The Justice and Court system is clearly loaded against, and unfriendly to, all ordinary New Zealander's. There appears to be no level playing field and equality before the law in this country. Court's Minister Rick Barker ought to take a hard look and quickly.

Then there's the District Court Practice Note issue.

According to the Practice Note issued by the Chief District Court Judge in September 2001, a person lodging an appeal in the ACC jurisdiction of the District Court is supposed to be contacted by the Court registry and arrangements made about an exchange of submissions, an agreed bundle of documents to be presented by the parties at the hearing, the time it may take in the Court, and whether the appeal can be heard on the papers instead of in the Court itself.

That makes good sense because an appeal may involve matters of a minor nature and not need to waste scare Court time and resources from a full hearing.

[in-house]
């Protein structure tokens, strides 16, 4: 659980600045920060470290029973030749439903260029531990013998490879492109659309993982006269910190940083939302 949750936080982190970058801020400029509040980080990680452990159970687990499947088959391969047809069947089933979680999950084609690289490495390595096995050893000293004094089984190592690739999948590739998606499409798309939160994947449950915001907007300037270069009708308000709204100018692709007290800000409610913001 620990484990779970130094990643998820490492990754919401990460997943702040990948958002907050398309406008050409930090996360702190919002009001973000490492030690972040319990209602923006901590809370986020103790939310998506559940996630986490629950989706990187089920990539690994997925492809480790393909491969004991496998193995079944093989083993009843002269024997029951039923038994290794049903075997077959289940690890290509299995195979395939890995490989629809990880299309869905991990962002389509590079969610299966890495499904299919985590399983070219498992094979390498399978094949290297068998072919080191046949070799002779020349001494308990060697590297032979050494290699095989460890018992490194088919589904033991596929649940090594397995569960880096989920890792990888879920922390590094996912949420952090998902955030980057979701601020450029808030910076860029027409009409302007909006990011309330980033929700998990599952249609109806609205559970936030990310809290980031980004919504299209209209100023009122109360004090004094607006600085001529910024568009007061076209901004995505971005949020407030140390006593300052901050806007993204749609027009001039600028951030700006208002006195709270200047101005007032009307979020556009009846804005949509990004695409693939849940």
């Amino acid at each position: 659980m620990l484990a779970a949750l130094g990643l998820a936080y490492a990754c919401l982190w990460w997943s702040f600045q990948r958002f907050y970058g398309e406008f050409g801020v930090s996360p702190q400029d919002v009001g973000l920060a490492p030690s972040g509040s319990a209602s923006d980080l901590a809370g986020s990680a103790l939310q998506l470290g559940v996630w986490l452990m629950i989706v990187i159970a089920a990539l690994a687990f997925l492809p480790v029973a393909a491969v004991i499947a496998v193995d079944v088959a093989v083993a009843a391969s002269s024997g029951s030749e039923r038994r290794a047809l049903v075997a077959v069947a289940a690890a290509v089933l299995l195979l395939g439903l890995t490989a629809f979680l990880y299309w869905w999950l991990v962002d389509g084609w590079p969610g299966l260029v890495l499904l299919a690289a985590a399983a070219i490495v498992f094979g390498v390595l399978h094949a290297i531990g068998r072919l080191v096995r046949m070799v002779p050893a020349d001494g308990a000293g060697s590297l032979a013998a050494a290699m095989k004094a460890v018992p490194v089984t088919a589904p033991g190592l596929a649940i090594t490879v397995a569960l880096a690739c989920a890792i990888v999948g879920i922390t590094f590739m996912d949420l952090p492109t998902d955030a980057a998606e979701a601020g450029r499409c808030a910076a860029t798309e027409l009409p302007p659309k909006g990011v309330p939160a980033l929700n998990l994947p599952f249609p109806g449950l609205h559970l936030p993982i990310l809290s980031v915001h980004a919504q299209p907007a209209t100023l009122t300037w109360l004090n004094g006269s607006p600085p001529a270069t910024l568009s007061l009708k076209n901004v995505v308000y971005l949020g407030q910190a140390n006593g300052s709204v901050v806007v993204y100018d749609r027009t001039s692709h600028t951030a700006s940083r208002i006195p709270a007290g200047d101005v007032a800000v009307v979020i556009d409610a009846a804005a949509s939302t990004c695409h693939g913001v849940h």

Does that all happen - Nah! The person is advised of a court hearing date and about an exchange of submissions.

The rest is ignored with the consequence that a person who cannot afford a lawyer, and is already medically impaired through their injury, faces the judge and an opposing lawyer, and has a huge bundle of documents dumped on them on the day.

It's an ambush and no way in this world can it be said to be a fair trial – yet It is allowed to happen.

It's also been recently discovered that a person wishing to appeal an ACC District Court judgment to the High Court must come up with $750 as security for costs if the District Court decides that the appeal can proceed.

If it proceeds there's also the costs and processes of the High Court that the person must meet, and come to terms with.